Article - We Do Not Learn From Experience… We Learn Reflecting On Experience

READ: 1 min AUTHOR: Robert Craven

The role of reflection is a powerful mechanism behind learning.

To learn how to run a better agency, you need to be able to reflect on what has worked and what has not.

This confirms the words of American philosopher, psychologist and educational reformer John Dewey,

“We do not learn from experience…we learn reflecting on experience.”

This is an argument for you to spend more time reflecting. Much more time.


As evidence to support this approach, you should see Making Experience Count: The Role of Reflection in Individual Learning (Di Stefano, Gino, Pisano & Staats, 2016)

In this paper they ask,

  • How do humans learn?
  • Which learning source provides the highest benefits to future performance?
  • Should individuals seek to accumulate additional experience or should they focus on trying to articulate and codify the experience accumulated in the past?

They build on research on the microfoundations of strategy and learning processes to study the individual underpinnings of organisational learning.

They argue that once an individual has accumulated a certain amount of experience with a task, the benefit of accumulating additional experience is inferior to the benefit of deliberately articulating and codifying the experience accumulated in the past.

They go on to explain the superior performance outcomes associated with such deliberate learning efforts. They do this by using both a cognitive (improved task understanding) and an emotional (increased self-efficacy) mechanism.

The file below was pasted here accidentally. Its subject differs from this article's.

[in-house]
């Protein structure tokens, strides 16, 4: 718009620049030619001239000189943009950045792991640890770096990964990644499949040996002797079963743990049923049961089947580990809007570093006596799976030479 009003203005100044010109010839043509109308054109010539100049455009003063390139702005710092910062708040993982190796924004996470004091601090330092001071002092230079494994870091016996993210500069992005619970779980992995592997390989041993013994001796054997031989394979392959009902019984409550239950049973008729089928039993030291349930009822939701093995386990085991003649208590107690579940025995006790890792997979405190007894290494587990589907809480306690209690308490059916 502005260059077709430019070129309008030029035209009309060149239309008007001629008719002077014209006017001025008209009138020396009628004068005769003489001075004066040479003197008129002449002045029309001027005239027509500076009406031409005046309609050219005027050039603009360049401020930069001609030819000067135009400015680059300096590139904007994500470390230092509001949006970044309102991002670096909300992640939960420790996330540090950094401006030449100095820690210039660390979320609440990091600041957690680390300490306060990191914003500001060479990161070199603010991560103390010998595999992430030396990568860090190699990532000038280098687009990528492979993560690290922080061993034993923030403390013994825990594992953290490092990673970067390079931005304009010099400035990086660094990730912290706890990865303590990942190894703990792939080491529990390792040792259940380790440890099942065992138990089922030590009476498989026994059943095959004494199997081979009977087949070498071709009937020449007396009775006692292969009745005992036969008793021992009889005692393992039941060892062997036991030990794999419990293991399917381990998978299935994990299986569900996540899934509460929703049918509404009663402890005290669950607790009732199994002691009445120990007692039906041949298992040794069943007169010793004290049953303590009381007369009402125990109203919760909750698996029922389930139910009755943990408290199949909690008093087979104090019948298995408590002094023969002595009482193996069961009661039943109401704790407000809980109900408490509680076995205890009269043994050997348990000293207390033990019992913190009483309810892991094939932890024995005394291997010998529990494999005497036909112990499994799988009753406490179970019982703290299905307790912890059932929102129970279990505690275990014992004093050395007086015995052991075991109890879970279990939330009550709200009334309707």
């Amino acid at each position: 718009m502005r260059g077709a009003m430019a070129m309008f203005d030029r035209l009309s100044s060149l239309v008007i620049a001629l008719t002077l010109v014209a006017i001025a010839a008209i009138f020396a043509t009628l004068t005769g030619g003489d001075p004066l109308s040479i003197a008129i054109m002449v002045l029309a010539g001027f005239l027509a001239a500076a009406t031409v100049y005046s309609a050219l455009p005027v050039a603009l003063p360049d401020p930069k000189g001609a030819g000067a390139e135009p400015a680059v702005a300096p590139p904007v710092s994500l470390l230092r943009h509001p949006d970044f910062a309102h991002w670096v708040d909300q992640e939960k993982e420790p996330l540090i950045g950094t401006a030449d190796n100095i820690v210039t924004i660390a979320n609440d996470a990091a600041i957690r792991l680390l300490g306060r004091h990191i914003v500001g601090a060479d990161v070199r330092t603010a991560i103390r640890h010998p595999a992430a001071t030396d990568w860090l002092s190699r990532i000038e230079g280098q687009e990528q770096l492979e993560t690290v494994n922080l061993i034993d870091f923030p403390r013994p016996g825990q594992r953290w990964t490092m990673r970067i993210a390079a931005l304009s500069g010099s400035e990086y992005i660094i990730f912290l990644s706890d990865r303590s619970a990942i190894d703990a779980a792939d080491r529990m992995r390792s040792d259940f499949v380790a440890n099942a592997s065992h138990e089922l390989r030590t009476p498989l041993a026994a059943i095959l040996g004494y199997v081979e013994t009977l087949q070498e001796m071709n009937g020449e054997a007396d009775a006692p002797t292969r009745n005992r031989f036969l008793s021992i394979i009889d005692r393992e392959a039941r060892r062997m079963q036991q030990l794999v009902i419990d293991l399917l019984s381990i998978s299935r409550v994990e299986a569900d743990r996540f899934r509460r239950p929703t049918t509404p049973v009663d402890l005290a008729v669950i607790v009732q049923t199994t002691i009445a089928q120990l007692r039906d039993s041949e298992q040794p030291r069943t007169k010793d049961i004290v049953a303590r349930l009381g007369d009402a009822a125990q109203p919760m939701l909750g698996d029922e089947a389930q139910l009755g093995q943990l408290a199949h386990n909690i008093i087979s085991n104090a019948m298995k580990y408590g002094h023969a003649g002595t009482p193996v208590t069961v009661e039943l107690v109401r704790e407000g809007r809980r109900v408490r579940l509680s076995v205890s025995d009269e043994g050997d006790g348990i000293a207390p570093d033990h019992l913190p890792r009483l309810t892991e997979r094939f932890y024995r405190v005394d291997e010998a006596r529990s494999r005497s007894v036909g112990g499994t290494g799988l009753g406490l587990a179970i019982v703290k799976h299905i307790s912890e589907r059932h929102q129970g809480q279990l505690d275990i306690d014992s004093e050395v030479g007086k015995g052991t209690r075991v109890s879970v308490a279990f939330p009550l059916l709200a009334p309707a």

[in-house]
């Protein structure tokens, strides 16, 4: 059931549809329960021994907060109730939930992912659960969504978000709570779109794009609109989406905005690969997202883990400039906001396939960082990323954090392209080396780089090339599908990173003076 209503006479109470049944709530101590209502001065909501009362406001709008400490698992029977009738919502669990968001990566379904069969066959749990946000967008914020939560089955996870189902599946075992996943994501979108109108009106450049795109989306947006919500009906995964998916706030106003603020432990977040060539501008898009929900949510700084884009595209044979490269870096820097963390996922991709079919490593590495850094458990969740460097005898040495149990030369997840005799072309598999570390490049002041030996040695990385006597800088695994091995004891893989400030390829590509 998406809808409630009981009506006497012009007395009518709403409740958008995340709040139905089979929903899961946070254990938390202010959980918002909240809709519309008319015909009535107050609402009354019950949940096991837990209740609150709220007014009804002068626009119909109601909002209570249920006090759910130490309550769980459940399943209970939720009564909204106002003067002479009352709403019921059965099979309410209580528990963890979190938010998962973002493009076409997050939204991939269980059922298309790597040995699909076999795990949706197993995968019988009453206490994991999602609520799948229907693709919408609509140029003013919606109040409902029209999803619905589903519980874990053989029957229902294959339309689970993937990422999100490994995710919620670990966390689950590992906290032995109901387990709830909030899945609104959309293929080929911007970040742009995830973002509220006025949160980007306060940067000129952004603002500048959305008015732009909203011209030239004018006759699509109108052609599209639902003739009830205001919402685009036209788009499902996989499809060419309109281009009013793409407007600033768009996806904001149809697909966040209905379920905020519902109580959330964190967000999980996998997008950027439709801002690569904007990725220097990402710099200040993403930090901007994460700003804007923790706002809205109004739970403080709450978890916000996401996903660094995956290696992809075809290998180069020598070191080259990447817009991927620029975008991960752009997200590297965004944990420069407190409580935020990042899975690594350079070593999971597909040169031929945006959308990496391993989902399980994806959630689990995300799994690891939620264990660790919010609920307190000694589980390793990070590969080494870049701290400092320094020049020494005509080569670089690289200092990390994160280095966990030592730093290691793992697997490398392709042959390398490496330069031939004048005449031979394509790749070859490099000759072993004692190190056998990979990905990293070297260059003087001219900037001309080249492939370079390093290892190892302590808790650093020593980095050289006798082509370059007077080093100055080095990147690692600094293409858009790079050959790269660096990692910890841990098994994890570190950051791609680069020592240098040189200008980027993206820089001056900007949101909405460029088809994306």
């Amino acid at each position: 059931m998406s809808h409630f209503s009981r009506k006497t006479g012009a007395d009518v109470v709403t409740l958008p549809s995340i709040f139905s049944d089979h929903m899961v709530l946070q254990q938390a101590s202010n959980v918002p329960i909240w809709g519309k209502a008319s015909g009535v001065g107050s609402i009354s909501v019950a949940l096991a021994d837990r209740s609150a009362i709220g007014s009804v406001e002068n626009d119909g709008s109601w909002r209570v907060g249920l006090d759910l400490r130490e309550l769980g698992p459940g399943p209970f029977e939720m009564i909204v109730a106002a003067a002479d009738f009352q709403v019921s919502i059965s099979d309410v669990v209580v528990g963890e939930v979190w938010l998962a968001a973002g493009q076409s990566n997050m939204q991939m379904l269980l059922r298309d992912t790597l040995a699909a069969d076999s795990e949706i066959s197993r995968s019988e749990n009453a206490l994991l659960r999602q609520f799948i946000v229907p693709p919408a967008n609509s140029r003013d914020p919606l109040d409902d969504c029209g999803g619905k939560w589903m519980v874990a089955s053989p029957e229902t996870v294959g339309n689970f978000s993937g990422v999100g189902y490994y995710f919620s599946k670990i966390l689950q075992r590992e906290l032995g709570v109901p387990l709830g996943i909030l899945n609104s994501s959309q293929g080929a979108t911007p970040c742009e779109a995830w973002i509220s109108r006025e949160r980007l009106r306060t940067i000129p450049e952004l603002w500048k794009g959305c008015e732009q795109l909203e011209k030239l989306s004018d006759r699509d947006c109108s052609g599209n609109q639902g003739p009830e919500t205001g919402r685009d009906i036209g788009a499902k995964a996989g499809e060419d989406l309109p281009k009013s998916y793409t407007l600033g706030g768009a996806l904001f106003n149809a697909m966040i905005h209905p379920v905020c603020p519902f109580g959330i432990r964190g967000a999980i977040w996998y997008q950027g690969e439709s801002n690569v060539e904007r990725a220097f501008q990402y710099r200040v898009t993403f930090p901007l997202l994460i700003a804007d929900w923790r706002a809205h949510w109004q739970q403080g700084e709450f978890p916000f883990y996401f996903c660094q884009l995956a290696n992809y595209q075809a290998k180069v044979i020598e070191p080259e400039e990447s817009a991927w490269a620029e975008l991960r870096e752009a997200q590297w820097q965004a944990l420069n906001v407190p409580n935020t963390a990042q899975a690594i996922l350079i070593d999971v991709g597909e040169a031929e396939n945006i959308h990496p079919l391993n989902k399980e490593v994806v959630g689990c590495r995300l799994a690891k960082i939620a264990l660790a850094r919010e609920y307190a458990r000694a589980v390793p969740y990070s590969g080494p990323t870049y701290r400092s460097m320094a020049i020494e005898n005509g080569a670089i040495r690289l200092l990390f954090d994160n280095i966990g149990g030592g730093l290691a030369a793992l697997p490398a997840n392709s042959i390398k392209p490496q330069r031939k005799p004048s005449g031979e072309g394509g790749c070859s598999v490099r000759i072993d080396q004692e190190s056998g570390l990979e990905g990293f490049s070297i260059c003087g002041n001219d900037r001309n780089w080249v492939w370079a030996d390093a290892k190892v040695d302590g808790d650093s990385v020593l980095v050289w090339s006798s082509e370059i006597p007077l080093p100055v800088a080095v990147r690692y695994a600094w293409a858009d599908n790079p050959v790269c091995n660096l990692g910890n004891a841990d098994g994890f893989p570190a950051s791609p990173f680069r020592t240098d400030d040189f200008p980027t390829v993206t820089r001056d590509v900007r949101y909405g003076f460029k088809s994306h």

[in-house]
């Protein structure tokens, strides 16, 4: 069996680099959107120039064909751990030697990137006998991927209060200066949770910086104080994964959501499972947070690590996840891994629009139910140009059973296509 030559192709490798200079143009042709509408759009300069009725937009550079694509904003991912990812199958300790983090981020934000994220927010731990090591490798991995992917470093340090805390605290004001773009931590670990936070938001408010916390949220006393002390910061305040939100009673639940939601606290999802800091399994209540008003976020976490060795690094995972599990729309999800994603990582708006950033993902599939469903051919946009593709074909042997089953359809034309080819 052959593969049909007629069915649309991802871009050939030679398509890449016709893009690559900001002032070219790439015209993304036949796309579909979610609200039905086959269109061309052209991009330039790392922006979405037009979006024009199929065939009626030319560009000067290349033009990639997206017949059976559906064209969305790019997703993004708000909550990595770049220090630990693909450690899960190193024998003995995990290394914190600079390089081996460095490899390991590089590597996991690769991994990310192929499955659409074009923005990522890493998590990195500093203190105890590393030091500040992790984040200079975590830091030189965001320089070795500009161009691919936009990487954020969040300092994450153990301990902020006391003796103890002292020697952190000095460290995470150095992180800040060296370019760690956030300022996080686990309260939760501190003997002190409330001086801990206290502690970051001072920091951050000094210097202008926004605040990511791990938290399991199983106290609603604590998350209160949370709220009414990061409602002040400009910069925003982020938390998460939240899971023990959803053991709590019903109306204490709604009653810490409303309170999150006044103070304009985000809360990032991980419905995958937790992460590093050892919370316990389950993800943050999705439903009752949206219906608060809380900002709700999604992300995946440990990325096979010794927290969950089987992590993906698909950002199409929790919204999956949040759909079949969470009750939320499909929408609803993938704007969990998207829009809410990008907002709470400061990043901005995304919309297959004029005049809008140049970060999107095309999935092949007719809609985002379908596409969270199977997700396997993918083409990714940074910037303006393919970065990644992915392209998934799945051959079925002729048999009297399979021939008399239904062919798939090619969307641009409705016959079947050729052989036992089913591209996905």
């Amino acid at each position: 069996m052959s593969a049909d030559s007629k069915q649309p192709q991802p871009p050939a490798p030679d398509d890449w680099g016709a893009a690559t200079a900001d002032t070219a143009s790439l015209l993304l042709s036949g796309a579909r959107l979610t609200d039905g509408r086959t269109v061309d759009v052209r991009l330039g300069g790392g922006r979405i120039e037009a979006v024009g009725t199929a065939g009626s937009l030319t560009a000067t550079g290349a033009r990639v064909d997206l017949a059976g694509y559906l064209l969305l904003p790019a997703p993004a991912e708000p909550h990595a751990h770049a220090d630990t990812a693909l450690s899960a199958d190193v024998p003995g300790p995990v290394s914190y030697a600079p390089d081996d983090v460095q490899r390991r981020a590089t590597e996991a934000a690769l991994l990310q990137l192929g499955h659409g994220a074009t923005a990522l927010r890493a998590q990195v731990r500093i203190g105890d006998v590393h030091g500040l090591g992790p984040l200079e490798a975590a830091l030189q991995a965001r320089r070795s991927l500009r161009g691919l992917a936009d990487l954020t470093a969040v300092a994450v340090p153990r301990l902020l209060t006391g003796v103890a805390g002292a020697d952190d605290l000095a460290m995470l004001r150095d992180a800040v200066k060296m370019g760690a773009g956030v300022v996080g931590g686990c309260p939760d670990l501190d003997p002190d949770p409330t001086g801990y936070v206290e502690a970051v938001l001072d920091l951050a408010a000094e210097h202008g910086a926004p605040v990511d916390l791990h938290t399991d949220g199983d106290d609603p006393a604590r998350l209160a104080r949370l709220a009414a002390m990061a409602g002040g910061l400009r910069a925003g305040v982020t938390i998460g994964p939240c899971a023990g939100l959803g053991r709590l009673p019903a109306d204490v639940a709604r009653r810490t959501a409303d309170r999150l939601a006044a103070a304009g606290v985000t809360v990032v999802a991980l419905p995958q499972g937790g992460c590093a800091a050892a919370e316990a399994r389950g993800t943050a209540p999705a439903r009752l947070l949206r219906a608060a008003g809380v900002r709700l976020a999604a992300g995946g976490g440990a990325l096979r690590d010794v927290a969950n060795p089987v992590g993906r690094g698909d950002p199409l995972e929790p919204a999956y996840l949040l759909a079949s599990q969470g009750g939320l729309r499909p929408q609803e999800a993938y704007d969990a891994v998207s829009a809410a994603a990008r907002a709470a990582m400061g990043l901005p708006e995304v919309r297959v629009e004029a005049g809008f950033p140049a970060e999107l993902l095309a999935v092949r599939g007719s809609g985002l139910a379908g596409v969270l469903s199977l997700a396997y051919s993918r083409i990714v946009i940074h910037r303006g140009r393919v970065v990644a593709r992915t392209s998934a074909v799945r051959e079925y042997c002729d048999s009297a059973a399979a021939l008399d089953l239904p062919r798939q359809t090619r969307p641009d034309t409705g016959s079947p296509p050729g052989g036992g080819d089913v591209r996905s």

I will close with a quote from Confucius –

"By three methods we may learn wisdom: First, by reflection, which is noblest; Second, by imitation, which is easiest; and third by experience, which is the bitterest."

This supports a reflective approach to developing your skills at running an agency.

For this you should also see the Inner Game of Work (WT Gallwey):

Where he suggests -

P = p – i

(Performance = Potential Minus Interference)

As a consequence, we need to understand what is causing the interference.

The majority of the interference is the monkey on your shoulder, your twitchy alter ego that undermines your best efforts….

His approach can be summarised in three words:

  • Awareness
    Non-judgmental awareness enables one to see what does and what does not work.
  • Trust
    Trust in your self gives you confidence in your actions and your decisions (so get rid of that voice in the back of your head!)
  • Choice
    Choice enables you to decide what you need to work on (and why).


Gallwey’s approach suggests that we, as entrepreneurs, probably know the answers already. We just need someone or something to help us extract it.


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